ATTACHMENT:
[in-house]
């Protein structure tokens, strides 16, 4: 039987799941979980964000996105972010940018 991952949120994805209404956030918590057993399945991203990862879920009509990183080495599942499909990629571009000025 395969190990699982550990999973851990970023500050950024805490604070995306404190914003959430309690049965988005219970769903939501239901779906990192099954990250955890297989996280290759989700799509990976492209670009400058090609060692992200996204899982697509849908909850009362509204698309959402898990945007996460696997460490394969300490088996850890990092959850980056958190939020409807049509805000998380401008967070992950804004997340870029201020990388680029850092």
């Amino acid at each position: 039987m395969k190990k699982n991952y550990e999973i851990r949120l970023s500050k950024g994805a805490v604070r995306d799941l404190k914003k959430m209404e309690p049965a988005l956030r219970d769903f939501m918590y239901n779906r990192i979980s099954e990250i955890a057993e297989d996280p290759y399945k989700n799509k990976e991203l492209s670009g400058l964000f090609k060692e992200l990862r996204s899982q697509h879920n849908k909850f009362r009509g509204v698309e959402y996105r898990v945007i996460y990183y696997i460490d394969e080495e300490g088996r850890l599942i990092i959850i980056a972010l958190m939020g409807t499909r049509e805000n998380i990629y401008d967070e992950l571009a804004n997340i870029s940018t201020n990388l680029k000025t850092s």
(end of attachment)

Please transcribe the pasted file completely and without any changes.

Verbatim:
[in-house]
């Protein structure tokens, strides 16, 4: 039987799941979980964000996105972010940018 991952949120994805209404956030918590057993399945991203990862879920009509990183080495599942499909990629571009000025 395969190990699982550990999973851990970023500050950024805490604070995306404190914003959430309690049965988005219970769903939501239901779906990192099954990250955890297989996280290759989700799509990976492209670009400058090609060692992200996204899982697509849908909850009362509204698309959402898990945007996460696997460490394969300490088996850890990092959850980056958190939020409807049509805000998380401008967070992950804004997340870029201020990388680029850092």
């Amino acid at each position: 039987m395969k190990k699982n991952y550990e999973i851990r949120l970023s500050k950024g994805a805490v604070r995306d799941l404190k914003k959430m209404e309690p049965a988005l956030r219970d769903f939501m918590y239901n779906r990192i979980s099954e990250i955890a057993e297989d996280p290759y399945k989700n799509k990976e991203l492209s670009g400058l964000f090609k060692e992200l990862r996204s899982q697509h879920n849908k909850f009362r009509g509204v698309e959402y996105r898990v945007i996460y990183y696997i460490d394969e080495e300490g088996r850890l599942i990092i959850i980056a972010l958190m939020g409807t499909r049509e805000n998380i990629y401008d967070e992950l571009a804004n997340i870029s940018t201020n990388l680029k000025t850092s």